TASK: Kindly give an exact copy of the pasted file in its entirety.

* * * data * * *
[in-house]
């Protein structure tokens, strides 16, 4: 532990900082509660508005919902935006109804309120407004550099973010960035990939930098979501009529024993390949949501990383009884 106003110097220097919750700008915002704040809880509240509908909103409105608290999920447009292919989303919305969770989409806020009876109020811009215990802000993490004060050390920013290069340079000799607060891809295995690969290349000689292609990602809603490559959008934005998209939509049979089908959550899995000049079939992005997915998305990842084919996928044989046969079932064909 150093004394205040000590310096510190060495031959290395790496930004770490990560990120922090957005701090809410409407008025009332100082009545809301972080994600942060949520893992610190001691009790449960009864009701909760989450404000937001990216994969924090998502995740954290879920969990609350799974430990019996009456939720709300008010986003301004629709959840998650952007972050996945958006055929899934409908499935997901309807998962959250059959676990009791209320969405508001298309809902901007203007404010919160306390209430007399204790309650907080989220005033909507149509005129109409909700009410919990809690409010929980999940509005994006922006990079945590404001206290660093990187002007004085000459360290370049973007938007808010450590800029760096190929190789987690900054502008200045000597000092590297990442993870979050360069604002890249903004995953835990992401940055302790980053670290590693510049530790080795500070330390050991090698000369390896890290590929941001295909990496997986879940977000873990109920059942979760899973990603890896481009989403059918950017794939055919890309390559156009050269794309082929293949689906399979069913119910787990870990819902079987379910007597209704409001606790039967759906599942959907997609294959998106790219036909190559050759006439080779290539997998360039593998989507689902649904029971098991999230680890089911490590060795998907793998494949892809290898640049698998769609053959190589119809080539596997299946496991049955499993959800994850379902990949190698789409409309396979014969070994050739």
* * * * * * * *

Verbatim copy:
[in-house]
């Protein structure tokens, strides 16, 4: 532990900082509660508005919902935006109804309120407004550099973010960035990939930098979501009529024993390949949501990383009884 106003110097220097919750700008915002704040809880509240509908909103409105608290999920447009292919989303919305969770989409806020009876109020811009215990802000993490004060050390920013290069340079000799607060891809295995690969290349000689292609990602809603490559959008934005998209939509049979089908959550899995000049079939992005997915998305990842084919996928044989046969079932064909 150093004394205040000590310096510190060495031959290395790496930004770490990560990120922090957005701090809410409407008025009332100082009545809301972080994600942060949520893992610190001691009790449960009864009701909760989450404000937001990216994969924090998502995740954290879920969990609350799974430990019996009456939720709300008010986003301004629709959840998650952007972050996945958006055929899934409908499935997901309807998962959250059959676990009791209320969405508001298309809902901007203007404010919160306390209430007399204790309650907080989220005033909507149509005129109409909700009410919990809690409010929980999940509005994006922006990079945590404001206290660093990187002007004085000459360290370049973007938007808010450590800029760096190929190789987690900054502008200045000597000092590297990442993870979050360069604002890249903004995953835990992401940055302790980053670290590693510049530790080795500070330390050991090698000369390896890290590929941001295909990496997986879940977000873990109920059942979760899973990603890896481009989403059918950017794939055919890309390559156009050269794309082929293949689906399979069913119910787990870990819902079987379910007597209704409001606790039967759906599942959907997609294959998106790219036909190559050759006439080779290539997998360039593998989507689902649904029971098991999230680890089911490590060795998907793998494949892809290898640049698998769609053959190589119809080539596997299946496991049955499993959800994850379902990949190698789409409309396979014969070994050739």